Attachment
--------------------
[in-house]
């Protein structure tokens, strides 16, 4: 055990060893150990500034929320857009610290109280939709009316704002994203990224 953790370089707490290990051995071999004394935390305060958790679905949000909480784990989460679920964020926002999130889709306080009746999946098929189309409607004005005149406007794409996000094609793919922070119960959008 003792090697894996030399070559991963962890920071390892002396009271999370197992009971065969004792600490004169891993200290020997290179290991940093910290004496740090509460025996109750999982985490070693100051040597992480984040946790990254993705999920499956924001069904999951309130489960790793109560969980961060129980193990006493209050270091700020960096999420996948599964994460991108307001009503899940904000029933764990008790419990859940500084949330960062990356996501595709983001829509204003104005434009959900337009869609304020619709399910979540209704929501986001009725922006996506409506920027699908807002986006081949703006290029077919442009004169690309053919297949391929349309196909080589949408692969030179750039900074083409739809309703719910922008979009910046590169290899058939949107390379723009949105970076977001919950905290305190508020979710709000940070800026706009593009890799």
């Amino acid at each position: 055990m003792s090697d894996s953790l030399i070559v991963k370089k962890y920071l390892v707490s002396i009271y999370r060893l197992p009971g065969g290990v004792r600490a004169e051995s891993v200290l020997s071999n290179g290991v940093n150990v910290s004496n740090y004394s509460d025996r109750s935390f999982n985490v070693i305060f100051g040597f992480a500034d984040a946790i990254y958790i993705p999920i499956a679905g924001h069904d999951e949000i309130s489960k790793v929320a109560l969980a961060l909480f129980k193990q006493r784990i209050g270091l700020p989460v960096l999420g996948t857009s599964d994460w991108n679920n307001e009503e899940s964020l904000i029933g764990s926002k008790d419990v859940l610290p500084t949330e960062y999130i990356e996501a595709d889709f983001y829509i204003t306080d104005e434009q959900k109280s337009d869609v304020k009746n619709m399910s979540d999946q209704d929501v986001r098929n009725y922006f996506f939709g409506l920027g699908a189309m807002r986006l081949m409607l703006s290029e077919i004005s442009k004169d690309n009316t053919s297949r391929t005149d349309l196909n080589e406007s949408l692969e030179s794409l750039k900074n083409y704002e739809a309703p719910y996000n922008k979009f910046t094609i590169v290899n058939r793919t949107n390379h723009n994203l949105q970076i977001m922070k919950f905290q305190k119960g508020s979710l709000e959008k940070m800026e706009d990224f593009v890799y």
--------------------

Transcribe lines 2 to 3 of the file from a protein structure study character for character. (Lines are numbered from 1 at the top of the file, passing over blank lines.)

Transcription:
């Protein structure tokens, strides 16, 4: 055990060893150990500034929320857009610290109280939709009316704002994203990224 953790370089707490290990051995071999004394935390305060958790679905949000909480784990989460679920964020926002999130889709306080009746999946098929189309409607004005005149406007794409996000094609793919922070119960959008 003792090697894996030399070559991963962890920071390892002396009271999370197992009971065969004792600490004169891993200290020997290179290991940093910290004496740090509460025996109750999982985490070693100051040597992480984040946790990254993705999920499956924001069904999951309130489960790793109560969980961060129980193990006493209050270091700020960096999420996948599964994460991108307001009503899940904000029933764990008790419990859940500084949330960062990356996501595709983001829509204003104005434009959900337009869609304020619709399910979540209704929501986001009725922006996506409506920027699908807002986006081949703006290029077919442009004169690309053919297949391929349309196909080589949408692969030179750039900074083409739809309703719910922008979009910046590169290899058939949107390379723009949105970076977001919950905290305190508020979710709000940070800026706009593009890799």
């Amino acid at each position: 055990m003792s090697d894996s953790l030399i070559v991963k370089k962890y920071l390892v707490s002396i009271y999370r060893l197992p009971g065969g290990v004792r600490a004169e051995s891993v200290l020997s071999n290179g290991v940093n150990v910290s004496n740090y004394s509460d025996r109750s935390f999982n985490v070693i305060f100051g040597f992480a500034d984040a946790i990254y958790i993705p999920i499956a679905g924001h069904d999951e949000i309130s489960k790793v929320a109560l969980a961060l909480f129980k193990q006493r784990i209050g270091l700020p989460v960096l999420g996948t857009s599964d994460w991108n679920n307001e009503e899940s964020l904000i029933g764990s926002k008790d419990v859940l610290p500084t949330e960062y999130i990356e996501a595709d889709f983001y829509i204003t306080d104005e434009q959900k109280s337009d869609v304020k009746n619709m399910s979540d999946q209704d929501v986001r098929n009725y922006f996506f939709g409506l920027g699908a189309m807002r986006l081949m409607l703006s290029e077919i004005s442009k004169d690309n009316t053919s297949r391929t005149d349309l196909n080589e406007s949408l692969e030179s794409l750039k900074n083409y704002e739809a309703p719910y996000n922008k979009f910046t094609i590169v290899n058939r793919t949107n390379h723009n994203l949105q970076i977001m922070k919950f905290q305190k119960g508020s979710l709000e959008k940070m800026e706009d990224f593009v890799y």